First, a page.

Our Helproom Editor explains the differences between various DVI connectors and ports. Here's how to tell DVI-I, DVI-D and DVI-A cables apart.
Our helpful picture guide will show you how to differentiate DVI cables and ports
HELPROOM ANSWER A DVI-D-equipped monitor would almost certainly be compatible. This is the most common case for DVI ports and nearly always works, but there are some caveats.
We assume that by DL-DVI you mean a dual-link DVI connector. This is a type of DVI connection that allows very high screen resolutions of the type found on 30in and some 27in displays (typically 2560x1600 or 2560x1440). These dual-link connectors are required on any graphics card that needs to be able to supply these high resolutions over a DVI cable and will require a dual-link DVI cable (a standard cable won't work).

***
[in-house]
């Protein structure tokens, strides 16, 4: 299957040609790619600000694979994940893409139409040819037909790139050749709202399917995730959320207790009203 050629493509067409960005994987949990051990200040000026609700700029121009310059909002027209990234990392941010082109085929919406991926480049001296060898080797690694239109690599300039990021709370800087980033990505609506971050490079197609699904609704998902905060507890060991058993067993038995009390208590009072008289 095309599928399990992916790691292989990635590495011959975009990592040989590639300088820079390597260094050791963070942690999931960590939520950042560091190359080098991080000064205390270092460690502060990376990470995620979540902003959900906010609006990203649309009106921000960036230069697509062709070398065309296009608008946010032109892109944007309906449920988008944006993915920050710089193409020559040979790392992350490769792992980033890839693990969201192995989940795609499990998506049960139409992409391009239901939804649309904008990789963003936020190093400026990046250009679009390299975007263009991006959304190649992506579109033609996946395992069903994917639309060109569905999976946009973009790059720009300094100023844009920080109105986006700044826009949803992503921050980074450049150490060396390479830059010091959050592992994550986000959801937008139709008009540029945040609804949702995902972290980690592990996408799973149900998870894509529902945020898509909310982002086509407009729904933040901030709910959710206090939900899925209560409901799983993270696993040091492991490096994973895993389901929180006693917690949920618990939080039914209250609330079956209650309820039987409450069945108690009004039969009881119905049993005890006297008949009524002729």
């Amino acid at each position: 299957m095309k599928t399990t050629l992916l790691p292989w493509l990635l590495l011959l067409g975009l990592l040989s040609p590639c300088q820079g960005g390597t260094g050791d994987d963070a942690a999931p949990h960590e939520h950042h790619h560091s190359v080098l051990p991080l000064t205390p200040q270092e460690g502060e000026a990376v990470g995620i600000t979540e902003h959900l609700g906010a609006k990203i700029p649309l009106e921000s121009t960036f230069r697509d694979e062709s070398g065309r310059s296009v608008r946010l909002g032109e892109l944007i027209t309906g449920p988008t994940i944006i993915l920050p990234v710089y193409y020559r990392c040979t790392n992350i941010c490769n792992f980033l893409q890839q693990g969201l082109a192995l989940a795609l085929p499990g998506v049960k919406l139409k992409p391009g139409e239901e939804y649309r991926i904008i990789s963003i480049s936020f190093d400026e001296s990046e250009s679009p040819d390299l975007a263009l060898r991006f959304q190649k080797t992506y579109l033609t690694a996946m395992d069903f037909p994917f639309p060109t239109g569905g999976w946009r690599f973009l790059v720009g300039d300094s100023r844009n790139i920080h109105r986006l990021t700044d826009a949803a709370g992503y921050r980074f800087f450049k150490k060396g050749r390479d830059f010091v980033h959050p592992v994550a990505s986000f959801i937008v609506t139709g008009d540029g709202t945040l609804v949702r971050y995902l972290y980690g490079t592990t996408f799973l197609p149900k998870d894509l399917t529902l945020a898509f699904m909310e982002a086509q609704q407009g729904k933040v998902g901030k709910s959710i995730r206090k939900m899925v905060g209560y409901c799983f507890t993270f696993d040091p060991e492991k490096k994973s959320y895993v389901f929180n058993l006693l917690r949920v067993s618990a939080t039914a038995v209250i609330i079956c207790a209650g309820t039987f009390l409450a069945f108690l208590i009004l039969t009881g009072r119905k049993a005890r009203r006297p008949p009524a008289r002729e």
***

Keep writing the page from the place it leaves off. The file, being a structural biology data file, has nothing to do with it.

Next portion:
Most modern graphics cards have dual-link DVI connectors as standard. The graphics card connector will look the same for single- and dual-link versions, but the dual-link version will have all the internal pin sockets active.
If you want to use standard resolutions, such as 1920x1080 pixels or lower, you can use a single-link DVI cable regardless of the connector on your graphics card.
The important point to consider is that there are two common forms of single-link DVI cable. DVI-I cables can carry either digital or analogue signals, but DVI-D cables carry only digital information. DVI-I cables have four extra pins and will not fit into a DVI-D socket.
You can tell DVI-I and DVI-D cables apart by looking at the pins inside the connector. On the left side of the connector is a large flat 'pin'. If this pin is flanked by two pairs of smaller pins and arranged in a square, you have a DVI-I cable. If the flat pin is alone, it's a DVI-D cable.
All this means if you purchase a DVI-D cable, you will be able to use your graphics card with a monitor supporting DVI-D.
Picture: DVI connectors explained